Monday, May 14, 2012

Citizen scientists, critical in addressing Climate Change


Some of the solutions that will help us adapt to and mitigate Climate Change are data collection for filling in knowledge gaps on specific issues threatening our environment and educating the public. So rather than focus on proving what 13 departments of our government (see below) already know about the science behind Climate Change,

Department of Agriculture, Department of Commerce, Department of Defense, Department of Energy, Department of Health and Human Services, Department of the Interior, Department of State, Department of Transportation, Environmental Protection Agency, National Aeronautics and Space Administration, National Science Foundation, Smithsonian Institution, United State Agency for International Development

the new “The National Global Change Research Plan: 2012-2021” just released in April by the U.S. Global Change Research Program (USGCRP) describes the threats that the various departments will be addressing and how to assess and disseminate that information internally between departments and externally to the public and other nations.

It’s a big job. Actually, given the doubt that still exists on Climate Change in the public sector and the dearth of information we need to understand just how Climate Change will affect our environment in the future, it’s just about impossible. But coming to the rescue could be a massive shift (in the way FDR’s Civilian Conservation Corps was a massive shift) to train and disperse thousands of Citizen Scientists upon our lands and collect the crucial data we need to address Climate Change:

In addition, as discussed, observation of ecological and social systems can be dramatically improved by collecting new kinds of data or using new data collection methods, including emerging opportunities to vastly scale-up the use of non-traditional data sources and “citizen science” research programs. For example, in the ecological sciences, citizen observer networks have revealed long-term, climate-driven trends in organismal phenologies. (Page 44, The National Global Change Research Plan: 2012-2021”)

Also, the recent New York State Energy Research and Development Authority (NYSERDA) funded Report 11-18 Response to Climate Change in New York State (ClimAID) points out the need for citizen scientists to gather critical data as our atmosphere warms up. This from an extensive (600 pages +) report on the changes coming to New York State because of Climate Change and plans to adapt to it:

Expand Educational Outreach and Citizen Science Programs | Educational outreach to private landowners should be a high priority to raise their awareness of the issues and their critical role in minimizing negative impacts of climate change on New York biodiversity, habitat integrity, and maintenance of important ecosystem services. All sectors of society will benefit from sound information on climate change, its potential impacts on natural areas, its implications for ecosystem services affecting human communities, and what they can do to participate in adaptation and mitigation. Page 194, ClimAID)

Although technology has increased exponentially in the last decades—super computers, satellites, and the Internet—to analyze data about our environment, there are few technological replacements for trained human observations to detect local changes in land, water, and air. It will take boots on the ground—sometimes private landowner’s own property, as 60% of US land is privately owned—to accomplish this.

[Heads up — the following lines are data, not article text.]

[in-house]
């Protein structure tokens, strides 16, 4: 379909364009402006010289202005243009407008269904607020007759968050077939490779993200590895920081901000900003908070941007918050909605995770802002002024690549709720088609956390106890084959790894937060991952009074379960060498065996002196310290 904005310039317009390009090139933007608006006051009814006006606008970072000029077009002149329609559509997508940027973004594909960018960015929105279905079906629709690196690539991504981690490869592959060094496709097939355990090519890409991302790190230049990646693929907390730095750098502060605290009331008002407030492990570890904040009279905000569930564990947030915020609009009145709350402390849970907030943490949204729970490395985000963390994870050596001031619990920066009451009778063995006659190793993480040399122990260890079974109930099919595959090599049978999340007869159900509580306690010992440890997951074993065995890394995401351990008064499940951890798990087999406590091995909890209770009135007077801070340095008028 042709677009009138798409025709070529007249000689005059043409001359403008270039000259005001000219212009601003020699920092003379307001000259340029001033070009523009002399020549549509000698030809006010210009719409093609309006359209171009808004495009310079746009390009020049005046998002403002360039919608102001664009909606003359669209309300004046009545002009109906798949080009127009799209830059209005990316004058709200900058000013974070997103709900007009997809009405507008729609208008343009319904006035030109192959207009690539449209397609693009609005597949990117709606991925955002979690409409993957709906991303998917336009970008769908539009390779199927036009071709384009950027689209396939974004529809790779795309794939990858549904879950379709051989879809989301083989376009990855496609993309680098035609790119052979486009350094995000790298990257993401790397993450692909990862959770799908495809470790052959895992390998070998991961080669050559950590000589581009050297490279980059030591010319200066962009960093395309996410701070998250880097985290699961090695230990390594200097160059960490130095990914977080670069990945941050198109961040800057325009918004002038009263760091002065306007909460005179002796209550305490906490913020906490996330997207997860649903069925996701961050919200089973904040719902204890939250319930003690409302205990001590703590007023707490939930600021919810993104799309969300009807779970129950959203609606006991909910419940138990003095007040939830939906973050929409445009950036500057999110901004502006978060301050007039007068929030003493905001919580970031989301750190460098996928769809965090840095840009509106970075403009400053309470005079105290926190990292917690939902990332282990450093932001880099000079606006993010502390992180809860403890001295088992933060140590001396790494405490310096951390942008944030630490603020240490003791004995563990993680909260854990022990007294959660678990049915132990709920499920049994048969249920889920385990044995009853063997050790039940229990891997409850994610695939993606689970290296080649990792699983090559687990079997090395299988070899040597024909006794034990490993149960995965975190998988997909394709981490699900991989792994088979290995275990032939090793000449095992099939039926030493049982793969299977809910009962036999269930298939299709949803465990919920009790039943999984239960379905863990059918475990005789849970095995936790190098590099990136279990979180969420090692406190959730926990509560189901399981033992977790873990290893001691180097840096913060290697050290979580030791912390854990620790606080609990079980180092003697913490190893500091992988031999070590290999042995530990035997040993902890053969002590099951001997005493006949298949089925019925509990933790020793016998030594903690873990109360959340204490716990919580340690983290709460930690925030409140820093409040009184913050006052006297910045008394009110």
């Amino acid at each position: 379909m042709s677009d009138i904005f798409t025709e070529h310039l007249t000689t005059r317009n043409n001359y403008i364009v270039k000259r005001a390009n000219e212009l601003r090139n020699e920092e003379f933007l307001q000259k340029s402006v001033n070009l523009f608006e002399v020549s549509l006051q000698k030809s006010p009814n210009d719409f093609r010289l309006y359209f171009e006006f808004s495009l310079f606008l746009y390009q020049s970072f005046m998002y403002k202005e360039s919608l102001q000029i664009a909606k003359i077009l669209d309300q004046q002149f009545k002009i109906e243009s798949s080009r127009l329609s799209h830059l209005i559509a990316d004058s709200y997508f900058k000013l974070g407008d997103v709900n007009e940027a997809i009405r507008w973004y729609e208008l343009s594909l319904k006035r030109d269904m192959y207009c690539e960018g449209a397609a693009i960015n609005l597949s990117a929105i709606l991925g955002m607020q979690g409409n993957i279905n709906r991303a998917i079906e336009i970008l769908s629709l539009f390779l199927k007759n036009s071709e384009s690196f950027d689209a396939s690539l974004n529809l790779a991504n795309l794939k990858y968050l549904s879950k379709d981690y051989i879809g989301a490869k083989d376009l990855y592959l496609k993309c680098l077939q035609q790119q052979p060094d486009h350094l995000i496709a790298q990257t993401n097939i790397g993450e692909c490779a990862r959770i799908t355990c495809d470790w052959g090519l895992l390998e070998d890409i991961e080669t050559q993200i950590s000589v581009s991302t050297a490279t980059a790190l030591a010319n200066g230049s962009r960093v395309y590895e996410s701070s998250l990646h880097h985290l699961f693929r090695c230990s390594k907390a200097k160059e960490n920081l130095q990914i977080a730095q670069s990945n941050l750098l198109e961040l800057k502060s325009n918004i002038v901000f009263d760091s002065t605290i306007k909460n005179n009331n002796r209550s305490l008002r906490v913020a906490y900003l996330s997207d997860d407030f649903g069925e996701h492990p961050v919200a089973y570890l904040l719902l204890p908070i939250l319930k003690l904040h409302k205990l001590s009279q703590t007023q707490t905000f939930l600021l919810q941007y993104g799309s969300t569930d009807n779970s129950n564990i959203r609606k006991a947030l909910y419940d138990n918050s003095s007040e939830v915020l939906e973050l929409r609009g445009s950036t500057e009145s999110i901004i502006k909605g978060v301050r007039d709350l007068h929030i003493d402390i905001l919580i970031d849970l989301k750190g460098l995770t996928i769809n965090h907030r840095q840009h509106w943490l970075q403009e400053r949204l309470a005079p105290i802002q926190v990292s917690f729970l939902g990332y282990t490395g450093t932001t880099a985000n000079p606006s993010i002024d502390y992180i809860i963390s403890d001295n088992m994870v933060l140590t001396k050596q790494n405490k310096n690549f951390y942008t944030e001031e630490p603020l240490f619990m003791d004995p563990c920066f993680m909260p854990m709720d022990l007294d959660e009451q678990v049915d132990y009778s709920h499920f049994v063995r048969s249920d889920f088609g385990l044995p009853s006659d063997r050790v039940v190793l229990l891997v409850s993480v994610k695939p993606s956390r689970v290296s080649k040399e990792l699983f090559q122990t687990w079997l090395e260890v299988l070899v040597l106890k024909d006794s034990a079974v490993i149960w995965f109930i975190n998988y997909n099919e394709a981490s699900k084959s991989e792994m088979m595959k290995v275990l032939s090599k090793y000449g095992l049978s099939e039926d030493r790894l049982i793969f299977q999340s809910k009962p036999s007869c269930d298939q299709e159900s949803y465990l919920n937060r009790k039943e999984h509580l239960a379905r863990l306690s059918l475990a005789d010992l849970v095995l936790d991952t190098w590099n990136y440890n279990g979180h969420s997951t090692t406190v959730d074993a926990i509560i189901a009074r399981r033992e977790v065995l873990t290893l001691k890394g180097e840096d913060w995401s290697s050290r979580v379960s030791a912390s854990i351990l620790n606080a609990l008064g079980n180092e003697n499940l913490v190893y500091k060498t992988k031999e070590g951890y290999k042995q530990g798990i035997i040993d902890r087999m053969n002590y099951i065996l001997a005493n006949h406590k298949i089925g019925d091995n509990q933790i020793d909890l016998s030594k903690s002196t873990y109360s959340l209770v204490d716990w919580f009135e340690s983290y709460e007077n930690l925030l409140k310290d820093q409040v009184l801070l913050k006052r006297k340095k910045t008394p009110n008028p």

There are efforts already going on for human data collection on many levels:

  • USA National Phenology Network | USA National Phenology Network “The USA National Phenology Network brings together citizen scientists, government agencies, non-profit groups, educators and students of all ages to monitor the impacts of climate change on plants and animals in the United States. The network harnesses the power of people and the Internet to collect and share information, providing researchers with far more data than they could collect alone.”
  • Great Backyard Bird Count “The Great Backyard Bird Count is an annual four-day event that engages bird watchers of all ages in counting birds to create a real-time snapshot of where the birds are across the continent. Anyone can participate, from beginning bird watchers to experts. It takes as little as 15 minutes on one day, or you can count for as long as you like each day of the event. It’s free, fun, and easy—and it helps the birds.”
  • Alliance for the Great Lakes Adopt-a-Beach™ allows volunteer Adopt-a-Beach™ teams across all five Great Lakes to collect data that is making a positive impact for our lakes! Information collected by volunteers is being shared with local, state and regional beach health officials and is used by the Alliance to help protect and preserve our coastal areas. During the online introductory training, Alliance staff will provide an interactive webinar complete with a program overview and tips and methods for data collection. Data is gathered through litter monitoring and collection, scientific based observations, and simple citizen science tests. These trainings are also a perfect opportunity to learn about the Adopt-a-Beach™ online system and anything new offered through the program. For more information about the training and the Adopt-a-Beach™ program, please visit
  • Citizen Scientists League “promotes responsible scientific observation, experimentation, discovery, and invention. We encourage active participation, networking and publishing by science enthusiasts at all levels of education and experience.”